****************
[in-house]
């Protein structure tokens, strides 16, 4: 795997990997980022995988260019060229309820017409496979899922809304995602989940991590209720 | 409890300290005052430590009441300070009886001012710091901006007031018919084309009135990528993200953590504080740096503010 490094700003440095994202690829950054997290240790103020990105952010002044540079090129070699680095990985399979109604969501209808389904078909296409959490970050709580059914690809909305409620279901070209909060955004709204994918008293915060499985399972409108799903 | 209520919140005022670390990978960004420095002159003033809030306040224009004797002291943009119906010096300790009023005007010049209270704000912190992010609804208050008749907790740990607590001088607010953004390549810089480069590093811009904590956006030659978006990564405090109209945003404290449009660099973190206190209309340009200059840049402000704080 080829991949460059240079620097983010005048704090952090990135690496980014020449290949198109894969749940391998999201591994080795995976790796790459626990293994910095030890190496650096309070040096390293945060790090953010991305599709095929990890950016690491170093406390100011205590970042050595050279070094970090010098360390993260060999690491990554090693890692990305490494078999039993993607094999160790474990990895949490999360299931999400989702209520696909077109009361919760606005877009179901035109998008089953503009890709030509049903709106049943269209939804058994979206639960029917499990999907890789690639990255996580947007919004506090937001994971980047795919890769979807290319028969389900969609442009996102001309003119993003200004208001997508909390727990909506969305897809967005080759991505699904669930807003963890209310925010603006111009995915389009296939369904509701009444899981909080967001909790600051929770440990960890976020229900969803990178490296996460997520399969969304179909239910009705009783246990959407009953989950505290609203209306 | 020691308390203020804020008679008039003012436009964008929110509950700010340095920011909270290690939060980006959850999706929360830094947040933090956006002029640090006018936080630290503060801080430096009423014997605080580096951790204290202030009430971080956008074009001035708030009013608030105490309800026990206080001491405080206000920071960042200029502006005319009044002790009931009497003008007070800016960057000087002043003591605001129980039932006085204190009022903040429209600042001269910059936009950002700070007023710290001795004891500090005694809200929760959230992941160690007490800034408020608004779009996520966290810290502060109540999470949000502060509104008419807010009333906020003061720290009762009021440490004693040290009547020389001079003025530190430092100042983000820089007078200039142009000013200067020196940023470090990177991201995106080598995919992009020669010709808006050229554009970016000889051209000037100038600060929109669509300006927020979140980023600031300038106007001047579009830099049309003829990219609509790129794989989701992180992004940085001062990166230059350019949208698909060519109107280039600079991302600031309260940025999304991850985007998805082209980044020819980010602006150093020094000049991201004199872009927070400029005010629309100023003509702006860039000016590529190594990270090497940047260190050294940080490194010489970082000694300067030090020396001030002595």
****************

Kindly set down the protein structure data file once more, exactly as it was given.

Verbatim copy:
[in-house]
């Protein structure tokens, strides 16, 4: 795997990997980022995988260019060229309820017409496979899922809304995602989940991590209720 | 409890300290005052430590009441300070009886001012710091901006007031018919084309009135990528993200953590504080740096503010 490094700003440095994202690829950054997290240790103020990105952010002044540079090129070699680095990985399979109604969501209808389904078909296409959490970050709580059914690809909305409620279901070209909060955004709204994918008293915060499985399972409108799903 | 209520919140005022670390990978960004420095002159003033809030306040224009004797002291943009119906010096300790009023005007010049209270704000912190992010609804208050008749907790740990607590001088607010953004390549810089480069590093811009904590956006030659978006990564405090109209945003404290449009660099973190206190209309340009200059840049402000704080 080829991949460059240079620097983010005048704090952090990135690496980014020449290949198109894969749940391998999201591994080795995976790796790459626990293994910095030890190496650096309070040096390293945060790090953010991305599709095929990890950016690491170093406390100011205590970042050595050279070094970090010098360390993260060999690491990554090693890692990305490494078999039993993607094999160790474990990895949490999360299931999400989702209520696909077109009361919760606005877009179901035109998008089953503009890709030509049903709106049943269209939804058994979206639960029917499990999907890789690639990255996580947007919004506090937001994971980047795919890769979807290319028969389900969609442009996102001309003119993003200004208001997508909390727990909506969305897809967005080759991505699904669930807003963890209310925010603006111009995915389009296939369904509701009444899981909080967001909790600051929770440990960890976020229900969803990178490296996460997520399969969304179909239910009705009783246990959407009953989950505290609203209306 | 020691308390203020804020008679008039003012436009964008929110509950700010340095920011909270290690939060980006959850999706929360830094947040933090956006002029640090006018936080630290503060801080430096009423014997605080580096951790204290202030009430971080956008074009001035708030009013608030105490309800026990206080001491405080206000920071960042200029502006005319009044002790009931009497003008007070800016960057000087002043003591605001129980039932006085204190009022903040429209600042001269910059936009950002700070007023710290001795004891500090005694809200929760959230992941160690007490800034408020608004779009996520966290810290502060109540999470949000502060509104008419807010009333906020003061720290009762009021440490004693040290009547020389001079003025530190430092100042983000820089007078200039142009000013200067020196940023470090990177991201995106080598995919992009020669010709808006050229554009970016000889051209000037100038600060929109669509300006927020979140980023600031300038106007001047579009830099049309003829990219609509790129794989989701992180992004940085001062990166230059350019949208698909060519109107280039600079991302600031309260940025999304991850985007998805082209980044020819980010602006150093020094000049991201004199872009927070400029005010629309100023003509702006860039000016590529190594990270090497940047260190050294940080490194010489970082000694300067030090020396001030002595």